In the last few days, Netflix, Inc. (NFLX) stock has taken a beating on a forecast of weak subscriber growth. Customers are ticked as a previously announced price hike kicks in and the company started actively blocking VPN users in Canada.
Adding to the hurt, Amazon.com, Inc. (AMZN) announced it would begin offering its Prime video streaming as a standalone monthly service for the first time, with aggressive pricing.
Finally allowing its customers to watch offline could be just what Netflix needs to turn things around, and the company is now softening its hardline stance against the feature.
The ability to download video to watch offline is consistently one of the most requested features for any video service. From a customer point of view, the option makes sense. Streaming HD video can use a lot of bandwidth and any time you leave your home Wi-Fi network, there’s a pretty good chance that bandwidth turns into mobile data use.
Why Netflix Needs ‘Watch Offline’ Feature
I’ll offer myself up as an example of why offline video appeals to many people.
Three kids in the family vehicle on lengthy drives for vacations or weekend trips, each kid clutching an iPad and watching movies when the highway scenery gets too boring.
Streaming HD movies over a mobile network is data intensive (a typical HD movie might be anywhere from 3GB to 5GB in size), and nothing would set up howls of complaints like driving through areas where spotty cellular service leaves the streaming video hanging.
When you arrive at a destination and someone decides they want to catch up on a favorite show that’s not offered on the hotel’s cable package and fires up Netflix, the results can be subpar. Hotel Wi-Fi is often an extra cost and is notoriously slow.
It’s true that many U.S. carriers offer unlimited data plans — so three 5GB movie streams every few hours wouldn’t necessarily result in a massive bill — but not everyone is able to shell out the $75 to $100 a month for these plans. And most of them start throttling your data once you go over a certain amount.
After 22GB of data in a billing cycle (which isn’t that much if you make a habit of watching HD Netflix movies on the go), AT&T Inc. (T) starts throttling. And you still have areas of poor LTE coverage to deal with, along with the cost of roaming if you happen to cross a border and binge on Netflix video.
In our case, we buy movies through Apple Inc.’s (AAPL) iTunes and load them on everyone’s devices. We still have a Netflix subscription for home use, but offline video is the way to go when you’re on the move — no data use and no worries about cellular service. You can watch video on a plane, train or in an automobile.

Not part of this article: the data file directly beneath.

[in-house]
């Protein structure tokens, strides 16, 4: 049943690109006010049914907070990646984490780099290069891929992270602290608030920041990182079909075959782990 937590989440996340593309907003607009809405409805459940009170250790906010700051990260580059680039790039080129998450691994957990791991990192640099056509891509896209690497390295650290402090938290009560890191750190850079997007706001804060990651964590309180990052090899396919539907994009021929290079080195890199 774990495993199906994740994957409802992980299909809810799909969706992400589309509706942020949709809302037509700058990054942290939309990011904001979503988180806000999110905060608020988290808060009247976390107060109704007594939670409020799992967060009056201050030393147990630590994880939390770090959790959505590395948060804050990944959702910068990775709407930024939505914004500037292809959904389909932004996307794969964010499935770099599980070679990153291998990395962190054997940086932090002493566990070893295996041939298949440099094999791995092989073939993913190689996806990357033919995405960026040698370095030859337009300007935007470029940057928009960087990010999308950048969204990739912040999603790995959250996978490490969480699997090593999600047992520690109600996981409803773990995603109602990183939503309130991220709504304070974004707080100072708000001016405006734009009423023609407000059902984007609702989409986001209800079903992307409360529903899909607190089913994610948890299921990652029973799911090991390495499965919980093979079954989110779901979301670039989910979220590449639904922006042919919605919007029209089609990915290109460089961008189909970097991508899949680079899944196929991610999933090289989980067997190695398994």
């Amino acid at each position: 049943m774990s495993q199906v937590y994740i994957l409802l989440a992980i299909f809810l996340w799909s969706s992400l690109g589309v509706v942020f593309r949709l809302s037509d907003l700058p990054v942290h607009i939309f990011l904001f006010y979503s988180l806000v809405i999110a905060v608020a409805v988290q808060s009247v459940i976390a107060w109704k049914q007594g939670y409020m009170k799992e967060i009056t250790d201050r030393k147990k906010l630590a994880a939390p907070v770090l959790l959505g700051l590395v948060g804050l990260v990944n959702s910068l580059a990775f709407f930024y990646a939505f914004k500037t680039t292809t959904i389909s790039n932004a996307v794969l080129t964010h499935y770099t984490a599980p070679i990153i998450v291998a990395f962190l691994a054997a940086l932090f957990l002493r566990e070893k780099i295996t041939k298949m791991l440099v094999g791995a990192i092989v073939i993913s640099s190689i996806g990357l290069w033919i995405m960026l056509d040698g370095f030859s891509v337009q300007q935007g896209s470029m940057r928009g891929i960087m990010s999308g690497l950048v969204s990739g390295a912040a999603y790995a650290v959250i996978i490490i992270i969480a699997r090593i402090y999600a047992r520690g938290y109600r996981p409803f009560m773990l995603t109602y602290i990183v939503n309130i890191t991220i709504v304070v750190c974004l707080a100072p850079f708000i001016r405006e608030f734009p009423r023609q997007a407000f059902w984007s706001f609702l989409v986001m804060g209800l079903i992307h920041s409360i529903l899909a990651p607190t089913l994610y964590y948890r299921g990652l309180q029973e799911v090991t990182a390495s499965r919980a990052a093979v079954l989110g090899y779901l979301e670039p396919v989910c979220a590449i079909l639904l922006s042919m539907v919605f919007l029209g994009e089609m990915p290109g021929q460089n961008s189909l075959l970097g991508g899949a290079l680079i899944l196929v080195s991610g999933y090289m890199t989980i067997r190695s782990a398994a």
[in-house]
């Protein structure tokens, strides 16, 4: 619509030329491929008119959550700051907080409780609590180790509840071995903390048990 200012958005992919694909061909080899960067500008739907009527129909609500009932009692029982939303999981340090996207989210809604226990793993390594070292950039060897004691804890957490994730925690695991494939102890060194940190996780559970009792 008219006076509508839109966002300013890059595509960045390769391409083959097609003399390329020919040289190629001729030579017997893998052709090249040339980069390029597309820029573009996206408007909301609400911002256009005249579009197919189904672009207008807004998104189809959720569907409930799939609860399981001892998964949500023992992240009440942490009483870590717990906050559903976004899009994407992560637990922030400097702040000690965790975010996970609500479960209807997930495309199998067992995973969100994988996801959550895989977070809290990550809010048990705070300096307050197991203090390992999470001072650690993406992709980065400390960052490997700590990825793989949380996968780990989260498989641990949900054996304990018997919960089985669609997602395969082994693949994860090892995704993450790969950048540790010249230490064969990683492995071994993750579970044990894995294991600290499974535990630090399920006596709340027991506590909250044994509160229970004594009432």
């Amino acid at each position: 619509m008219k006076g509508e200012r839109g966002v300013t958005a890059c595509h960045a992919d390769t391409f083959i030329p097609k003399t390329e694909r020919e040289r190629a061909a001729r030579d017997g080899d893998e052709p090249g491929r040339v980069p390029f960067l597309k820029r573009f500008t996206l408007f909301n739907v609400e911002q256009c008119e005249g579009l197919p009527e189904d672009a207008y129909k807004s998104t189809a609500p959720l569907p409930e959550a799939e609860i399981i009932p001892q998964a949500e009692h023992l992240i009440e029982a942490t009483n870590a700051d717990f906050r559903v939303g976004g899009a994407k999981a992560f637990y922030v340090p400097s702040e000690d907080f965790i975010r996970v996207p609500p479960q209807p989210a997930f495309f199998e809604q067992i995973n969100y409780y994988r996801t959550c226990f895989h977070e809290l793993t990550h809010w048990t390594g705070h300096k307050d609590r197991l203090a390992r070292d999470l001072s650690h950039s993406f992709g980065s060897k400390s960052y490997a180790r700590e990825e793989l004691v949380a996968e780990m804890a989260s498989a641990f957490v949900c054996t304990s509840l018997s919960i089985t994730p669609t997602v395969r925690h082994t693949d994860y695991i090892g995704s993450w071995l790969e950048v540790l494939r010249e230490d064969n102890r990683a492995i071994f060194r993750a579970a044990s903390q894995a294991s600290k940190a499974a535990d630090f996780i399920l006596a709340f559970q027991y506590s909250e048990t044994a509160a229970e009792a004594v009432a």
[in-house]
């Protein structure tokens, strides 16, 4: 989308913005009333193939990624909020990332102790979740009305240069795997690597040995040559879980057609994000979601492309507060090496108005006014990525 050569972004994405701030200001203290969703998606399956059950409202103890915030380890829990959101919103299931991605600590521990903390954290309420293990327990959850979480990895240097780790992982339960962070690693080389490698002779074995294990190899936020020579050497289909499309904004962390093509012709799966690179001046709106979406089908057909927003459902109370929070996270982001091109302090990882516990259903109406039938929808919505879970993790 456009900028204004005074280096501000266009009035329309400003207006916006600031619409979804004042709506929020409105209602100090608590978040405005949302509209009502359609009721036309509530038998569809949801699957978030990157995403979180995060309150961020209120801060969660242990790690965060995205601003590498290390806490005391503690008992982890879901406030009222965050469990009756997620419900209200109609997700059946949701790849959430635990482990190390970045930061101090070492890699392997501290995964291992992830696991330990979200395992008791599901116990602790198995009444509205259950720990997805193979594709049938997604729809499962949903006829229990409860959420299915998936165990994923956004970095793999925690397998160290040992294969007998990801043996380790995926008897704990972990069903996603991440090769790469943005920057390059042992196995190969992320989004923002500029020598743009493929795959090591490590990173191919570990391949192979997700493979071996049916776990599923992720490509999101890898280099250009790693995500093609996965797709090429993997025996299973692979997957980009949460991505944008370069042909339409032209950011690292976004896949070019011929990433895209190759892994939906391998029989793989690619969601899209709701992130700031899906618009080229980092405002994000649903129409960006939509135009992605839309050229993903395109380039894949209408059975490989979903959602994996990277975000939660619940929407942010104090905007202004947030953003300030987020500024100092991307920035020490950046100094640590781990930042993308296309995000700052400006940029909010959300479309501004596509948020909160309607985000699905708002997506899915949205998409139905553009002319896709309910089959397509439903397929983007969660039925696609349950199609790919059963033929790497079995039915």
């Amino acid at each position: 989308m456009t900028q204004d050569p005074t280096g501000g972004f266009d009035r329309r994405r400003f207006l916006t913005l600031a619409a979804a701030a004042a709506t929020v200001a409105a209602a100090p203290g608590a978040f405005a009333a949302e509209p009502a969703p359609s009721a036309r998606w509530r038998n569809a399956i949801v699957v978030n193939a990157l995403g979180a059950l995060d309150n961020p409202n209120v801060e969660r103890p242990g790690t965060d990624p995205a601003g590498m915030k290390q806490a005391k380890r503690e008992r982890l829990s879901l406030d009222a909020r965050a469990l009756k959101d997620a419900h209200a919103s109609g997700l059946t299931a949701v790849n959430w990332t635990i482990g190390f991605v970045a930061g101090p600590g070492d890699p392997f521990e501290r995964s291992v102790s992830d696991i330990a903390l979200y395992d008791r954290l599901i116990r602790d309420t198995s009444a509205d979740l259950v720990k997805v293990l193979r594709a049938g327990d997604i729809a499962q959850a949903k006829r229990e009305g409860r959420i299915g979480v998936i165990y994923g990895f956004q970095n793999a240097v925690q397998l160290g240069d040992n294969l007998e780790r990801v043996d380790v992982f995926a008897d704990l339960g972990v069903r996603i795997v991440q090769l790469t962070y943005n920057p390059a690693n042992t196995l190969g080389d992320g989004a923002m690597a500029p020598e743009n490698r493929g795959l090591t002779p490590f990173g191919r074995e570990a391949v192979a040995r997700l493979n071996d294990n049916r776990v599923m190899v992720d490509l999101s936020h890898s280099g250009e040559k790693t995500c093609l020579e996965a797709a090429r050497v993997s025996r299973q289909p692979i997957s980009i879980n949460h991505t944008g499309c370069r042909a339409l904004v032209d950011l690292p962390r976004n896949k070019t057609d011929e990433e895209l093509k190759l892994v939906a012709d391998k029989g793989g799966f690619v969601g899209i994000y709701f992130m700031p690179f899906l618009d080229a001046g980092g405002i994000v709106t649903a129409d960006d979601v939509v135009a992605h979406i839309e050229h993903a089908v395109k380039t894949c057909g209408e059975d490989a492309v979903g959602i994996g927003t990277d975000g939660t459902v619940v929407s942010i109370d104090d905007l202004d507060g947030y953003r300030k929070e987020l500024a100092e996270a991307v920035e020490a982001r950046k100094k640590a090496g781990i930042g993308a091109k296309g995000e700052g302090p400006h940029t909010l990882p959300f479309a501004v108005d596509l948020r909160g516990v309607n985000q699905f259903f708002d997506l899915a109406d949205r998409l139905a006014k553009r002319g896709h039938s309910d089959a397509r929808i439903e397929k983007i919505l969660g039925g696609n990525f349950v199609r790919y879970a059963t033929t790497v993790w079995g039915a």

In the past, Netflix has been adamant about not letting its subscribers watch offline. Last September, Gizmodo spoke to NFLX about offline video and was told that the ability would add complexity to the Netflix experience, confuse customers and lead to “paralysis,” where some subscribers would have no idea what to do.
Offline video was a firm “no.”
There is definitely potential for confusion. Amazon Prime offers the ability to download offline video, but the rules vary depending on the content. Rights holders to the movies and TV shows available for streaming on Prime can dictate which content is actually downloadable, how long it can remain on a device and how much content you can have pre-loaded at a time.
On the technical front, there would be no real additional investment required by NFLX, although content rights would need to be re-negotiated and are likely to result in a similar situation to Prime.
At the very least, Netflix’s own shows would be a no-brainer for being able to watch offline.
Netflix is at a place right now where it needs to do something seen as a progressive move for all users. Offering 4K video and HDR video is great, but the content is extremely limited and it is useful to only a very small subset of its subscriber base.
Letting customers watch offline is something that most people would find useful at one point or another, and for some people it could be a killer feature.
According to Re/Code’s Peter Kafka, Netflix is now wavering about its no offline video stance. When asked about competitors that allow users to download video and watch offline at the company’s Q1 earnings call, CEO Reed Hastings had this to say:
“We should keep an open mind on this. We’ve been so focused on click-and-watch and the beauty and simplicity of streaming. But as we expand around the world, where we see an uneven set of networks, it’s something we should keep an open mind about.”
Raising subscription rates and aggressively blocking VPN users in countries like Canada has earned Netflix bad publicity. Competitors like Amazon are actively going after its customers, and global expansion is hampered by sometimes spotty network coverage.
The net result of these factors could be seen in that earnings report, where subscriber growth forecasts are now much lower than expected. Adding offline video to its streaming service would help address many of those negatives and could be just the low-cost, high-impact fix NFLX needs to turn things around.
As of this writing, Brad Moon did not hold a position in any of the aforementioned securities.